In the past I've mentioned that I have a group of guys I have coffee with at Cafe De Arts for one hour every Thursday. I once jokingly called them the Thursday Theologians because often times our talk is religious or spiritual in nature, though not always.

They're a hard group to summarize, really.

I would call them my "best-friends-for-an-hour-each-week" but that would be sappy and besides the name is too long.

They are friends though. Most of them are part of my church CollectiveMKE, but not all. It certainly isn't a requirement, though as I said, our conversation often drifts into spiritual discussions.

We usually pretend to be sort of a book study, though we're all slow readers and take forever to get through a book. The book is more of a reason to show up than anything we really delve deep into. If we didn't purport to have anything "in progress" there might be impetus for someone not to show. We need an anchor, so a book it is.

Our discussion is willy-nilly and meanders on random tangents and rabbit holes. Today was a good example when we started down the path of meditation. It led to a sidetrack of "paper straightening" and how a certain level of that is healthy, or even meditative, but if you do it too much, it becomes an unhealthy OCD thing. It is these sorts of extrapolations that make the conversations interesting.

Then I asked if anyone in the group had ever meditated. It met with a lot of head shaking. Some guys offered alternatives that they would consider meditative. Methods I'd never thought of that cleared their minds, which is part of what meditation is, I suspect.

Later, one of the guys today asked "How do you know if God is speaking to you?"


It was the source of some deep discussion. Everything from people not hearing God to those hearing him in nature, to those experiencing him when they're in their friend group. But we also concluded that we can't really refute someone when they say "God told me," because, well, how do we know he didn't? It is really a personal thing, if it's a thing at all. We also agree that people may even be using the "God told me," line to justify something they don't feel comfortable about. Maybe, maybe not.

We are currently reading a book by Ram Dass, titled Grist for the Mill. It is about experiencing oneness. Dass was kicked out of Harvard in part for hanging out with Timothy Leary and, well we all know what he was famous for.

In any case the book is one we're just getting into. We're all looking to expand our worldview in hopes of increasing our faith, and this book is an extension of that exploration. In the past, if we don't like a book, we sort of agree to move on. Maybe this book will do that to us, I don't know. So far, I like what I've read.

Anyway, I digress. What I started out this post wanting to say is how fortunate I am to have this hour every Thursday to talk about everything from automotive maintenance, to engineering feats, to political postulating to paper straightening.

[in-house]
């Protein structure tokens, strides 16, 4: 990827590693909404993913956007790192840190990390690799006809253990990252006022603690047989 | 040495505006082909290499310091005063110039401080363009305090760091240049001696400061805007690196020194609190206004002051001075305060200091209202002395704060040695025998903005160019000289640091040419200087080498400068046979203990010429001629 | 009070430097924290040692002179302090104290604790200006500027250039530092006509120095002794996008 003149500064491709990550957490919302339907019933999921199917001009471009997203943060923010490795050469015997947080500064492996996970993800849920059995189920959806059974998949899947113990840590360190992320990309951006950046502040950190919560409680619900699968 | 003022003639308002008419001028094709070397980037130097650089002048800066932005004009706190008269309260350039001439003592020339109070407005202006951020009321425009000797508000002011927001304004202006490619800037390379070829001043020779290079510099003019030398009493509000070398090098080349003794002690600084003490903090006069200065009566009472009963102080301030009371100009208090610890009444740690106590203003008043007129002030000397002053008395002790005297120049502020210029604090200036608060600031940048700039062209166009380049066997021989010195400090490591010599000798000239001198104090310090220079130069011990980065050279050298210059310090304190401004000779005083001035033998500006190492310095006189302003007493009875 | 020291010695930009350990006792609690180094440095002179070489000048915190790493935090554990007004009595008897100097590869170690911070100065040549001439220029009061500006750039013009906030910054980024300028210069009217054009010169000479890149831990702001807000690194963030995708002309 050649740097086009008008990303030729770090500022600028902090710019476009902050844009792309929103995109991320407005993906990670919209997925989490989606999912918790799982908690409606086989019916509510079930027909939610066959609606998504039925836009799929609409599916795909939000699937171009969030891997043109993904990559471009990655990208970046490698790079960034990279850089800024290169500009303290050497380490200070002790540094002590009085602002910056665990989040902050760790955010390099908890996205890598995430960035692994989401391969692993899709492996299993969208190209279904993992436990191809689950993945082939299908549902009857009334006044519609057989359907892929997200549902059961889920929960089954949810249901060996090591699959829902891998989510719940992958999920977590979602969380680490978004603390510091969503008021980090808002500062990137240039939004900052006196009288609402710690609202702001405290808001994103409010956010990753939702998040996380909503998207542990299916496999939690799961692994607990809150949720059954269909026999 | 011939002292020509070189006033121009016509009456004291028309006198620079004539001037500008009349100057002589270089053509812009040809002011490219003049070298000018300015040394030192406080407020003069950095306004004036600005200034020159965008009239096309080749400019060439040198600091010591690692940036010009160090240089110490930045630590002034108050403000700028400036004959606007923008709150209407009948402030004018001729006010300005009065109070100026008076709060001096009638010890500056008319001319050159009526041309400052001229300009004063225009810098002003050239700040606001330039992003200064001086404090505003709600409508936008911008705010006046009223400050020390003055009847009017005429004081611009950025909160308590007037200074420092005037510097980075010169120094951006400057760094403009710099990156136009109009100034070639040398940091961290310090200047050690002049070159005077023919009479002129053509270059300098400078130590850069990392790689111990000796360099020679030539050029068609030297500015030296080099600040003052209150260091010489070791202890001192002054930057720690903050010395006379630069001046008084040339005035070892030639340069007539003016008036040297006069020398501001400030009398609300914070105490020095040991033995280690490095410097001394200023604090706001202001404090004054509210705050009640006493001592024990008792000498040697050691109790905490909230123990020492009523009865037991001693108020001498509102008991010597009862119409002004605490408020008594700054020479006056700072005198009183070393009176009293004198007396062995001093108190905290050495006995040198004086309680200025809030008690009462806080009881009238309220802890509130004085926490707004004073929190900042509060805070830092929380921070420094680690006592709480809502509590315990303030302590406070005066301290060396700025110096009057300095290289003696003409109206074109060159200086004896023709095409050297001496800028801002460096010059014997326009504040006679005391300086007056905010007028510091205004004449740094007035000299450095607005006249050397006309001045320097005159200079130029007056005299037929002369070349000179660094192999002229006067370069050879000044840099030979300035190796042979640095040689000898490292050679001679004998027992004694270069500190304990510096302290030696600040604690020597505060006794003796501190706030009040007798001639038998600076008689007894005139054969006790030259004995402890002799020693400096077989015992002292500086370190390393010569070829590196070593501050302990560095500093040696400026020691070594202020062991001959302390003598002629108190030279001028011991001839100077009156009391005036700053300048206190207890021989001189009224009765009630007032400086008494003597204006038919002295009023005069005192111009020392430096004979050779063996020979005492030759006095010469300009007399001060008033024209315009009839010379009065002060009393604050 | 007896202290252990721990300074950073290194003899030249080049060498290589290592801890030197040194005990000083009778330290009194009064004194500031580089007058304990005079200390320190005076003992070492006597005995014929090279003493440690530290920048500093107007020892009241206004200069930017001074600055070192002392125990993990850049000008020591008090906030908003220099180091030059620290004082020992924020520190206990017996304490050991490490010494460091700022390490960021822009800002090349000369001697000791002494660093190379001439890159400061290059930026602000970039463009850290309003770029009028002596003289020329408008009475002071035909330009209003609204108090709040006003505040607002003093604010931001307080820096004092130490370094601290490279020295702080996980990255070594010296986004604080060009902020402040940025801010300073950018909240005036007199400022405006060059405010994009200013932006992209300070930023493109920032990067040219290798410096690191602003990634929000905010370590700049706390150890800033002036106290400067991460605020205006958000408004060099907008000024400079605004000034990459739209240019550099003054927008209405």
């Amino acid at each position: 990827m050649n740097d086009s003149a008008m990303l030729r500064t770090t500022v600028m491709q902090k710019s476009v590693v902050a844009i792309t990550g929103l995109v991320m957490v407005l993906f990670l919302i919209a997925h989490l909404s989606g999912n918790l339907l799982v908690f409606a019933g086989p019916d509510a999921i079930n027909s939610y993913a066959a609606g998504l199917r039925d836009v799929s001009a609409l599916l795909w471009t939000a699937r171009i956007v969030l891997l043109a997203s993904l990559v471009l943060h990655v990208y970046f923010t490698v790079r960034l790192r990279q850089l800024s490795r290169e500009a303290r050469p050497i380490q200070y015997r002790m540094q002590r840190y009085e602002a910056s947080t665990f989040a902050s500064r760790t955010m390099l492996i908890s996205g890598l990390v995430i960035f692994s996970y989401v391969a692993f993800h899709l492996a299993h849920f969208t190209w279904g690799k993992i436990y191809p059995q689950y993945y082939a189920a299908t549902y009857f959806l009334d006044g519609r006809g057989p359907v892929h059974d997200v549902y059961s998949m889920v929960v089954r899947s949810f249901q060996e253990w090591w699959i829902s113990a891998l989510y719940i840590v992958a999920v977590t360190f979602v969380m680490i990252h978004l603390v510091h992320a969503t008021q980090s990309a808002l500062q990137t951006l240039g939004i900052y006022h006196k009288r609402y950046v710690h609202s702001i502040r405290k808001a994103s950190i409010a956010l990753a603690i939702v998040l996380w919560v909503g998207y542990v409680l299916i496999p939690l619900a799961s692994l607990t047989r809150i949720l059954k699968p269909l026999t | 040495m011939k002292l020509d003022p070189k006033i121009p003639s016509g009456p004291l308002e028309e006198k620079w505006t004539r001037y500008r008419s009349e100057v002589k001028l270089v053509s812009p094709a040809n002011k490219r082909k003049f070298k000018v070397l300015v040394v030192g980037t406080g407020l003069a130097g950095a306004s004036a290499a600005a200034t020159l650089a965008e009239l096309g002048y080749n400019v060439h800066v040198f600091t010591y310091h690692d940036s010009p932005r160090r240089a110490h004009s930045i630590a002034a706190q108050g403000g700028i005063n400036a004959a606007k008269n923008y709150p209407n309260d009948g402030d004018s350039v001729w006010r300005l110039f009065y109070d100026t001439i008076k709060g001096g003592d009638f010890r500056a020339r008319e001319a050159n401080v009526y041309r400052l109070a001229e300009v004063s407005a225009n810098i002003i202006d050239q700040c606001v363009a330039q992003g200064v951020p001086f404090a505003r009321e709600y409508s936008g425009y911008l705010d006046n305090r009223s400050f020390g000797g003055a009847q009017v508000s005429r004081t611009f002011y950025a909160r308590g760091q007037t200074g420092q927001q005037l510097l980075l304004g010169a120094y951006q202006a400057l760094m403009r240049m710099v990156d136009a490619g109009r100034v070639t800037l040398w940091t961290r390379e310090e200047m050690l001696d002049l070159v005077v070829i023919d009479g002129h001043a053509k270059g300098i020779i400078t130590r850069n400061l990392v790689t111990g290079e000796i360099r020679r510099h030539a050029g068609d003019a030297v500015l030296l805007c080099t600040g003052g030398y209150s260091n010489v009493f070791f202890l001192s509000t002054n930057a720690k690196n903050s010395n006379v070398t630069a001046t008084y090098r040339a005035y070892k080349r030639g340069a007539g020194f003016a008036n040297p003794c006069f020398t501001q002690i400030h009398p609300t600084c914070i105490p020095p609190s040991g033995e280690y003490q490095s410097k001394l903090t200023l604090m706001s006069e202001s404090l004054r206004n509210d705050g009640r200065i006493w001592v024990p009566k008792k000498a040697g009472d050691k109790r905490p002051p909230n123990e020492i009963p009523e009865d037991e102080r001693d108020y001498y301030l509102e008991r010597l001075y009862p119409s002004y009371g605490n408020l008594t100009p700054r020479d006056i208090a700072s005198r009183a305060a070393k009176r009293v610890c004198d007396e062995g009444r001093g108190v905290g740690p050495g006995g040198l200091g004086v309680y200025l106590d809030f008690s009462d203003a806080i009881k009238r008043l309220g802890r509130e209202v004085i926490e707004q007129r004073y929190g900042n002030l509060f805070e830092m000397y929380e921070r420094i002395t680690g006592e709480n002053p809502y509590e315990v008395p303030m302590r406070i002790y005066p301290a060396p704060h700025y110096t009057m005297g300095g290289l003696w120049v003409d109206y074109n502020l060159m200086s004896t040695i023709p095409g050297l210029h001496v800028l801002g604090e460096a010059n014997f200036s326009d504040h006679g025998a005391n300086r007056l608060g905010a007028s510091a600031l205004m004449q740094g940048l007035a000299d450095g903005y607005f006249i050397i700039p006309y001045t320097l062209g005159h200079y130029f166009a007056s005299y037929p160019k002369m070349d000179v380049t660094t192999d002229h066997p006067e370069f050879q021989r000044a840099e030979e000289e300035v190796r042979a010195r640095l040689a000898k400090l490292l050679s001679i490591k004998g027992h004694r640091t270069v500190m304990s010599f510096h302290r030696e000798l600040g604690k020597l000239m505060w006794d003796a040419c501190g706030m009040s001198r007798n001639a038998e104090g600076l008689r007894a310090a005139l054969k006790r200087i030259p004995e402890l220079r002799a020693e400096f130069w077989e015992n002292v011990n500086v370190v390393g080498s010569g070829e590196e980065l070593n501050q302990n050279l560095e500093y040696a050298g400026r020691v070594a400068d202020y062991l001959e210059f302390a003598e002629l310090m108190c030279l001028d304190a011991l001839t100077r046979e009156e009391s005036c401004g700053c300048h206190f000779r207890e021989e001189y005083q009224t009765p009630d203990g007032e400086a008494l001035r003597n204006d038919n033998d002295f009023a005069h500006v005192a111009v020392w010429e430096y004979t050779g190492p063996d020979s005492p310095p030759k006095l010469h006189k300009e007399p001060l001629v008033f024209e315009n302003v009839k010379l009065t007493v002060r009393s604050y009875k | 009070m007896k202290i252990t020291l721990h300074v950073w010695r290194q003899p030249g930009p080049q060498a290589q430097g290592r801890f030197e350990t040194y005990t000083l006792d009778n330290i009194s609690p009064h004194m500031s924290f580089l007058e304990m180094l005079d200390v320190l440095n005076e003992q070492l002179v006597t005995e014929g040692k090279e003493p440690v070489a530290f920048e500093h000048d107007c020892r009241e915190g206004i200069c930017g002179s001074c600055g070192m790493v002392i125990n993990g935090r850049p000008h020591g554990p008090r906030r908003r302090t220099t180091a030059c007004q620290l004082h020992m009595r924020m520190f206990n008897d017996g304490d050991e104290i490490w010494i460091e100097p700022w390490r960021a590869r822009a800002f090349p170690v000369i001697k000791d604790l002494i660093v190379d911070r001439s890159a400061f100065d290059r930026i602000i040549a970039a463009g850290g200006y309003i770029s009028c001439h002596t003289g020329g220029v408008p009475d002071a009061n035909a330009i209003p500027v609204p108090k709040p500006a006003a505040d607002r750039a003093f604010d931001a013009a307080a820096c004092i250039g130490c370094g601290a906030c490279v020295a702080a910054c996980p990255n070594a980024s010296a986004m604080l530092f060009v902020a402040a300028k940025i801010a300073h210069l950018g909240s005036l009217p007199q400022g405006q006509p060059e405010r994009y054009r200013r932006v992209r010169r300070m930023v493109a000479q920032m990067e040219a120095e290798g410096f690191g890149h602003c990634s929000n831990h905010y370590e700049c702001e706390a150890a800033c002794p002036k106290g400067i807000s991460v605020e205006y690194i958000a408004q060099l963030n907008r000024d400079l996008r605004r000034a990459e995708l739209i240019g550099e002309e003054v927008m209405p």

We are literally all over the map.

We're not a Bible study, but the Bible comes up almost every week in some capacity.

We're not a book study, but we touch on the book almost every week.

In fact, I'm not sure what we are. I do know that each week I come away asking a new question or in some way challenged or enlightened. (No, not like Timothy Leary enlightened. Just drug-free  enlightened.) I also know that I look forward to my Thursdays more than any other day during the week (except Fridays, of course.)

It is my one hour, caffeine fueled, mind-bending, deep dive. It's cool!

Blogging off...

Sunday, January 6, 2019

Art Appreciation 101

One of my latest obsessions is art. Don't get me wrong, I've always appreciated it and I credit my college Art History 101 class with helping shape that appreciation. Art is one of those things that helps me appreciate the human race. Our innate desire to create accompanied by some wildly talented people makes good art happen.

Now while I claim to be a writer, I lay no claim to any artistic skills outside of words. I not only have no sense of proportion or depth, but when it comes to thinking of something to create/draw/paint, I kind of draw a blank. It's certainly a gift that God gave to some and skimped on with others. I would fall under the latter category.

My wife and I like to support local authors and have a few friends who are crazy talented in that realm. Names like Sara Risley, Jill Kenehan-Krey, Walter Jack Savage, Stacey Ball and others come to mind. Because the best way to support artists is to buy their work, we've made it a point to try and do just that. When a coworker pointed out that my office walls needed some art, I took it as a chance to get some prints and class the place up a bit.

Here's a few of my latest acquisitions and a little about why I like the particular piece.

Birch Forest (My title) Tape Art by Sara Risley